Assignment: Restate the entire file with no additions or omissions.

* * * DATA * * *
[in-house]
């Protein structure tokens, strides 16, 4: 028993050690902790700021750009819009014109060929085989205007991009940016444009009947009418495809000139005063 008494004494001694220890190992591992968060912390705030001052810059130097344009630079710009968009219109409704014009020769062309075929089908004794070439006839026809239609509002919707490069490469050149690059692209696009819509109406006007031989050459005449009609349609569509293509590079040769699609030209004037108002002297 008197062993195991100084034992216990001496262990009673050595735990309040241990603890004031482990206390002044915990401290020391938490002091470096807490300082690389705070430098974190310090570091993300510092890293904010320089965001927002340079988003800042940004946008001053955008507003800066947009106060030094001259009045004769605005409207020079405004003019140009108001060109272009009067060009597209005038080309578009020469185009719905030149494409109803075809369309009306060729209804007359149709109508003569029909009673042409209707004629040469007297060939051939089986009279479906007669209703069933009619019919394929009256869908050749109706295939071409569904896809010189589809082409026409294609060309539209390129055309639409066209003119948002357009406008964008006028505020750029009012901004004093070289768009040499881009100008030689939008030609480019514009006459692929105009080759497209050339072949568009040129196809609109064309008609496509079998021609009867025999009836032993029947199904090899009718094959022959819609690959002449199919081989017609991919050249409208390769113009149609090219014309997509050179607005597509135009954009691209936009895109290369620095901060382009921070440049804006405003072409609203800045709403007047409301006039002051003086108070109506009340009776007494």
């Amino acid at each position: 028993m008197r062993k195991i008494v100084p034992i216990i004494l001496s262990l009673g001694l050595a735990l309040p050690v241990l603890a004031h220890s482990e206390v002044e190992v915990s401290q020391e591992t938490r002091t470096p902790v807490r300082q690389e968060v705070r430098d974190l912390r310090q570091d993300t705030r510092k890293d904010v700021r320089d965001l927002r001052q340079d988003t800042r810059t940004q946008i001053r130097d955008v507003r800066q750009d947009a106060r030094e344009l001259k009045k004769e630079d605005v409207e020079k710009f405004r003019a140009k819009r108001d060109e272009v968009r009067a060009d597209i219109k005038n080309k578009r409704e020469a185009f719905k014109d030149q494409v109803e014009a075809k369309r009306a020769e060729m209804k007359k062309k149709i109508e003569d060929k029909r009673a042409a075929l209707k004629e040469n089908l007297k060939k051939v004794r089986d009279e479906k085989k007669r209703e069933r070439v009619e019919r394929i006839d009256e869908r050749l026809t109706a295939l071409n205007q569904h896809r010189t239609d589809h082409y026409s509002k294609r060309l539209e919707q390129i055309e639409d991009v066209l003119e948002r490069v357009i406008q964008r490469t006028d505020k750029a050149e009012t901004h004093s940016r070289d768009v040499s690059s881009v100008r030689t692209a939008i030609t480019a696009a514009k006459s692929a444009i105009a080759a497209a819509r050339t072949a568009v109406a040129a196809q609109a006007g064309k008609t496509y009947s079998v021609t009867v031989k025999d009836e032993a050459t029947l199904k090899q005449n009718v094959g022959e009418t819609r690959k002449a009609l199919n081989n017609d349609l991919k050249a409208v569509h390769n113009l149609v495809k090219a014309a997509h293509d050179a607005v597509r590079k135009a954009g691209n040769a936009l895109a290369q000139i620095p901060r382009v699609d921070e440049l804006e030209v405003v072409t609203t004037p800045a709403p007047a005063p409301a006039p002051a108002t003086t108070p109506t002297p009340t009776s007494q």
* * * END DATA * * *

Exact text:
[in-house]
């Protein structure tokens, strides 16, 4: 028993050690902790700021750009819009014109060929085989205007991009940016444009009947009418495809000139005063 008494004494001694220890190992591992968060912390705030001052810059130097344009630079710009968009219109409704014009020769062309075929089908004794070439006839026809239609509002919707490069490469050149690059692209696009819509109406006007031989050459005449009609349609569509293509590079040769699609030209004037108002002297 008197062993195991100084034992216990001496262990009673050595735990309040241990603890004031482990206390002044915990401290020391938490002091470096807490300082690389705070430098974190310090570091993300510092890293904010320089965001927002340079988003800042940004946008001053955008507003800066947009106060030094001259009045004769605005409207020079405004003019140009108001060109272009009067060009597209005038080309578009020469185009719905030149494409109803075809369309009306060729209804007359149709109508003569029909009673042409209707004629040469007297060939051939089986009279479906007669209703069933009619019919394929009256869908050749109706295939071409569904896809010189589809082409026409294609060309539209390129055309639409066209003119948002357009406008964008006028505020750029009012901004004093070289768009040499881009100008030689939008030609480019514009006459692929105009080759497209050339072949568009040129196809609109064309008609496509079998021609009867025999009836032993029947199904090899009718094959022959819609690959002449199919081989017609991919050249409208390769113009149609090219014309997509050179607005597509135009954009691209936009895109290369620095901060382009921070440049804006405003072409609203800045709403007047409301006039002051003086108070109506009340009776007494």
């Amino acid at each position: 028993m008197r062993k195991i008494v100084p034992i216990i004494l001496s262990l009673g001694l050595a735990l309040p050690v241990l603890a004031h220890s482990e206390v002044e190992v915990s401290q020391e591992t938490r002091t470096p902790v807490r300082q690389e968060v705070r430098d974190l912390r310090q570091d993300t705030r510092k890293d904010v700021r320089d965001l927002r001052q340079d988003t800042r810059t940004q946008i001053r130097d955008v507003r800066q750009d947009a106060r030094e344009l001259k009045k004769e630079d605005v409207e020079k710009f405004r003019a140009k819009r108001d060109e272009v968009r009067a060009d597209i219109k005038n080309k578009r409704e020469a185009f719905k014109d030149q494409v109803e014009a075809k369309r009306a020769e060729m209804k007359k062309k149709i109508e003569d060929k029909r009673a042409a075929l209707k004629e040469n089908l007297k060939k051939v004794r089986d009279e479906k085989k007669r209703e069933r070439v009619e019919r394929i006839d009256e869908r050749l026809t109706a295939l071409n205007q569904h896809r010189t239609d589809h082409y026409s509002k294609r060309l539209e919707q390129i055309e639409d991009v066209l003119e948002r490069v357009i406008q964008r490469t006028d505020k750029a050149e009012t901004h004093s940016r070289d768009v040499s690059s881009v100008r030689t692209a939008i030609t480019a696009a514009k006459s692929a444009i105009a080759a497209a819509r050339t072949a568009v109406a040129a196809q609109a006007g064309k008609t496509y009947s079998v021609t009867v031989k025999d009836e032993a050459t029947l199904k090899q005449n009718v094959g022959e009418t819609r690959k002449a009609l199919n081989n017609d349609l991919k050249a409208v569509h390769n113009l149609v495809k090219a014309a997509h293509d050179a607005v597509r590079k135009a954009g691209n040769a936009l895109a290369q000139i620095p901060r382009v699609d921070e440049l804006e030209v405003v072409t609203t004037p800045a709403p007047a005063p409301a006039p002051a108002t003086t108070p109506t002297p009340t009776s007494q």